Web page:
I didn’t learn to abuse U-Haul’s website in a classroom – I got the general idea while riding a bus seated alongside a very successful retarded guy.  He made a living riding the bus – back then there was a pass that was good for six months travel in country – and then driving a car or small truck back to Denver.  He may not have completed high school – but he gave me the foundation of a method to quantify migration.  Obviously, Bakersfield and Bend have more people trying to leave, and Eureka has more inmigration. 

If we look at the trip from Minneapolis to Eureka, it’s $1,703.  Eureka to Minneapolis is $1,362.  Park City, Utah showed up as $990 to Eureka, while Eureka to Park City was $495. 

It provides a better feel for migration in central locations like Park City – where you can go in any direction.  You can’t go north from Eureka in this time of Covid – and you can’t drive west from California.  Still, it gives data in something resembling a ratio – the challenge the rental truck industry has is getting the trucks from destination locations (inmigration) back to the places they came from (outmigration) without hiring my friend with the Greyhound pass.

TaxFoundation.org gives last year’s data, and it is massaged and compiled from more moving companies.  Guess what?  The top destination state (inmigration) is Idaho – and Idaho has a lot of similarities to western Montana.  Oregon was a destination state – and still needs the rental trucks from Eureka to keep things going.  I think the last person renting a truck to leave New Jersey might want to turn the lights off as he or she pays the last toll to drive out.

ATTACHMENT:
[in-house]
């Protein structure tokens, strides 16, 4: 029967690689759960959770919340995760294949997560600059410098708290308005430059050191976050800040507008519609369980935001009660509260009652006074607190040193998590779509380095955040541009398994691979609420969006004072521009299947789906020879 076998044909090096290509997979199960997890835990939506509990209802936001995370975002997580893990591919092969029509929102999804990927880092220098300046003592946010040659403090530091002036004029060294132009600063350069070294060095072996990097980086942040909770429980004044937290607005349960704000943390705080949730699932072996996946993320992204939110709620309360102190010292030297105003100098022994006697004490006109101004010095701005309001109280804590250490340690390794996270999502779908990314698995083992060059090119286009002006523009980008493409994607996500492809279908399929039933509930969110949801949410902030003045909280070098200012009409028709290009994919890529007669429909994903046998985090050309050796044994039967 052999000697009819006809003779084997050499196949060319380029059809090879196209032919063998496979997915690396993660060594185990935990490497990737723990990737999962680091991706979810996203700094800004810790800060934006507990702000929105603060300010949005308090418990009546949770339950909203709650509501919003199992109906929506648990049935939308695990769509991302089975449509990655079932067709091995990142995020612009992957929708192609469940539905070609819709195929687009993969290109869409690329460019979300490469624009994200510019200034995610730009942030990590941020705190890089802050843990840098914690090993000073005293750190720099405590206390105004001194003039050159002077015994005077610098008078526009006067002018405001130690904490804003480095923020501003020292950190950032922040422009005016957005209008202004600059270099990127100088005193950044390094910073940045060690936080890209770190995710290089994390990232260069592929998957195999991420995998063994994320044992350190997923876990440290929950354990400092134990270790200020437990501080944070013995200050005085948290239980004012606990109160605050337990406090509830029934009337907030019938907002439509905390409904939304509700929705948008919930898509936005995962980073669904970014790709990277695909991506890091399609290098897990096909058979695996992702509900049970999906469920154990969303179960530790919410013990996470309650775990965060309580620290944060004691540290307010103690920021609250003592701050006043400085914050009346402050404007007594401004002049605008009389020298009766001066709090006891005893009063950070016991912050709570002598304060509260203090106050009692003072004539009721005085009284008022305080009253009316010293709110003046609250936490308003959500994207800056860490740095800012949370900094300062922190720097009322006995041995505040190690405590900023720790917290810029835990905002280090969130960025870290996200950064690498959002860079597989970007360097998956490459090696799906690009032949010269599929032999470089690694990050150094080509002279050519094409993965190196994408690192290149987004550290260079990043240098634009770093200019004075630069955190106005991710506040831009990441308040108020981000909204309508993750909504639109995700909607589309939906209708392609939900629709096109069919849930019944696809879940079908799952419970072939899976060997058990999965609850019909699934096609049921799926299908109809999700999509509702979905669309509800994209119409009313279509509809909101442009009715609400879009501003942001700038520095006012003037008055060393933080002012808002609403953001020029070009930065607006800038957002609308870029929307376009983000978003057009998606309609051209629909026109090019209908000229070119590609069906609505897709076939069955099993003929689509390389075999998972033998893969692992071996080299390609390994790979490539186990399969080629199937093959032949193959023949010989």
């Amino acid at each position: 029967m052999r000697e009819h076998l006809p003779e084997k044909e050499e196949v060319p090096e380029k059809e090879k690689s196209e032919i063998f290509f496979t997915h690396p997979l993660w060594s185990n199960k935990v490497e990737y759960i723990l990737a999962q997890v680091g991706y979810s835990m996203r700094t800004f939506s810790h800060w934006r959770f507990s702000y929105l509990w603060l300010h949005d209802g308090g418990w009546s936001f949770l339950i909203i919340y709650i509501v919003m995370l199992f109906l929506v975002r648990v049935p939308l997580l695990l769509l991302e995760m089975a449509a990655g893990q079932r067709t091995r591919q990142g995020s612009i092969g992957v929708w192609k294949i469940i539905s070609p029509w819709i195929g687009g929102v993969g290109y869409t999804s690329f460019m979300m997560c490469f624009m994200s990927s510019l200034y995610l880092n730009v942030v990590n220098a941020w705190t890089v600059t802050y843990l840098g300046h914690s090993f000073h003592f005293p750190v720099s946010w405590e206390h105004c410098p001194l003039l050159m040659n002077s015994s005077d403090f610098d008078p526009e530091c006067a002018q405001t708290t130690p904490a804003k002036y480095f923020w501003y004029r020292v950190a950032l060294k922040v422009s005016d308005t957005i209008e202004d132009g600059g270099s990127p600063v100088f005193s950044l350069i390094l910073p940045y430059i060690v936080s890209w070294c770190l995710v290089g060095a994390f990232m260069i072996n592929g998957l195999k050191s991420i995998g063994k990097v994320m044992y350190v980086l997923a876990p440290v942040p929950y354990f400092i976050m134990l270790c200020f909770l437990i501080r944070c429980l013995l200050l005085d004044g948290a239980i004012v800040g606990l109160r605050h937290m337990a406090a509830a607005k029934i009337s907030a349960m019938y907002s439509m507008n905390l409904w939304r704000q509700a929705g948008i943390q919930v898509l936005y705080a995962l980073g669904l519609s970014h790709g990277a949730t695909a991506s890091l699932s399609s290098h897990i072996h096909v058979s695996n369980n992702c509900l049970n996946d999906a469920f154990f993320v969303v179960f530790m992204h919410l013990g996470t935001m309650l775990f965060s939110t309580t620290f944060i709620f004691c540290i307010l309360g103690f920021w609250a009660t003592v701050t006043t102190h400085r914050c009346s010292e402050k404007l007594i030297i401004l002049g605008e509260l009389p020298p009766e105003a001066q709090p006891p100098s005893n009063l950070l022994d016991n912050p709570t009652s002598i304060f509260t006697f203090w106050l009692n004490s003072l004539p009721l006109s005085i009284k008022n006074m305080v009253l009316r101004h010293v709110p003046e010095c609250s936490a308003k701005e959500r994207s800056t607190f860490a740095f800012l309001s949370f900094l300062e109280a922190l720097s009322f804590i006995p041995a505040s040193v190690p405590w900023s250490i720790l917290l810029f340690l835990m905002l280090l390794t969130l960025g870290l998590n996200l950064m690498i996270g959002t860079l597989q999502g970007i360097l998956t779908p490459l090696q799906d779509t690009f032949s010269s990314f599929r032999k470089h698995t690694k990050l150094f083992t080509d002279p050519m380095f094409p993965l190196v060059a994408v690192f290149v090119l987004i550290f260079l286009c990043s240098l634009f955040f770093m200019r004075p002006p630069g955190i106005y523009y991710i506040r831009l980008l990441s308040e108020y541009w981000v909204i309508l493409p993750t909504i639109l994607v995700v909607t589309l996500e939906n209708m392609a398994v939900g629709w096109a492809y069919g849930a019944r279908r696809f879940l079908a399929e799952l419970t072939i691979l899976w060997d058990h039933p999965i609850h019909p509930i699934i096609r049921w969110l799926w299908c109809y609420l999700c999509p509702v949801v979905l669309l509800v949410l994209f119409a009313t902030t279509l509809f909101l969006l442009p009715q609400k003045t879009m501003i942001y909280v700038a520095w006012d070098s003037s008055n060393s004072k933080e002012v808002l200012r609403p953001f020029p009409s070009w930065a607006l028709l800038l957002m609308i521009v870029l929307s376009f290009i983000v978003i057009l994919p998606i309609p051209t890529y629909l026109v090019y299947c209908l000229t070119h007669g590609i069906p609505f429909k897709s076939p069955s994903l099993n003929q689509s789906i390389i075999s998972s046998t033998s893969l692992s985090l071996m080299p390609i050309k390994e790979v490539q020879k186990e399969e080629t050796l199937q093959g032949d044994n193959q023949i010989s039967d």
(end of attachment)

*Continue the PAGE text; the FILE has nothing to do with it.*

I’ve rented U-Haul trucks a couple of times – but the company has provided me a lot of comparative data on migration during my career.  It’s still science, and it’s still numbers driven. 

Demography, Recipes

Fruit Soup

For many years, the Census differentiated between Germans and Germans from Russia.  While there were significant historical differences between the two groups, by the time I was doing the demographic work for South Dakota, the largest difference I could see was the menu.  This recipe, for Plumemoos, a fruit soup served cold, is a hot weather dish passed to us from the Germans from Russia.

            Plumemoos

2 qt      water
1 c.      sugar
1 c.      seedless raisins